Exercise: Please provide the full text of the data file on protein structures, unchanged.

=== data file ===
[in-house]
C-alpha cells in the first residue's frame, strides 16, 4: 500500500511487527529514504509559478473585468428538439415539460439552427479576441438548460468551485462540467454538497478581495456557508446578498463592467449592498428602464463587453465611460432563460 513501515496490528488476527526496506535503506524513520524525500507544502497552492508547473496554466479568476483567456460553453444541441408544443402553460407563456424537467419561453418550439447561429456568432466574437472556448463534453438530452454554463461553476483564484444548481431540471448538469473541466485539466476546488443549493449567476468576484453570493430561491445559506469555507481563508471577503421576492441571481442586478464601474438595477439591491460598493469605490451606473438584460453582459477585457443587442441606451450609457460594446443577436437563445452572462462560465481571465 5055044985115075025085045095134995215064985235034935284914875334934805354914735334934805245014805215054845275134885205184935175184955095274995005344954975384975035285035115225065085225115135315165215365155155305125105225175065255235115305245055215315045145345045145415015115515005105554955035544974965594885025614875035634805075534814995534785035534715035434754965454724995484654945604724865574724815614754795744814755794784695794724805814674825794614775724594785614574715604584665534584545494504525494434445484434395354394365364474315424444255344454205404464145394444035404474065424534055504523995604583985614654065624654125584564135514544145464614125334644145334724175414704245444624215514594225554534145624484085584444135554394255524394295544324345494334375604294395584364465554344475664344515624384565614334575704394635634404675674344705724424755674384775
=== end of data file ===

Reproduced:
[in-house]
C-alpha cells in the first residue's frame, strides 16, 4: 500500500511487527529514504509559478473585468428538439415539460439552427479576441438548460468551485462540467454538497478581495456557508446578498463592467449592498428602464463587453465611460432563460 513501515496490528488476527526496506535503506524513520524525500507544502497552492508547473496554466479568476483567456460553453444541441408544443402553460407563456424537467419561453418550439447561429456568432466574437472556448463534453438530452454554463461553476483564484444548481431540471448538469473541466485539466476546488443549493449567476468576484453570493430561491445559506469555507481563508471577503421576492441571481442586478464601474438595477439591491460598493469605490451606473438584460453582459477585457443587442441606451450609457460594446443577436437563445452572462462560465481571465 5055044985115075025085045095134995215064985235034935284914875334934805354914735334934805245014805215054845275134885205184935175184955095274995005344954975384975035285035115225065085225115135315165215365155155305125105225175065255235115305245055215315045145345045145415015115515005105554955035544974965594885025614875035634805075534814995534785035534715035434754965454724995484654945604724865574724815614754795744814755794784695794724805814674825794614775724594785614574715604584665534584545494504525494434445484434395354394365364474315424444255344454205404464145394444035404474065424534055504523995604583985614654065624654125584564135514544145464614125334644145334724175414704245444624215514594225554534145624484085584444135554394255524394295544324345494334375604294395584364465554344475664344515624384565614334575704394635634404675674344705724424755674384775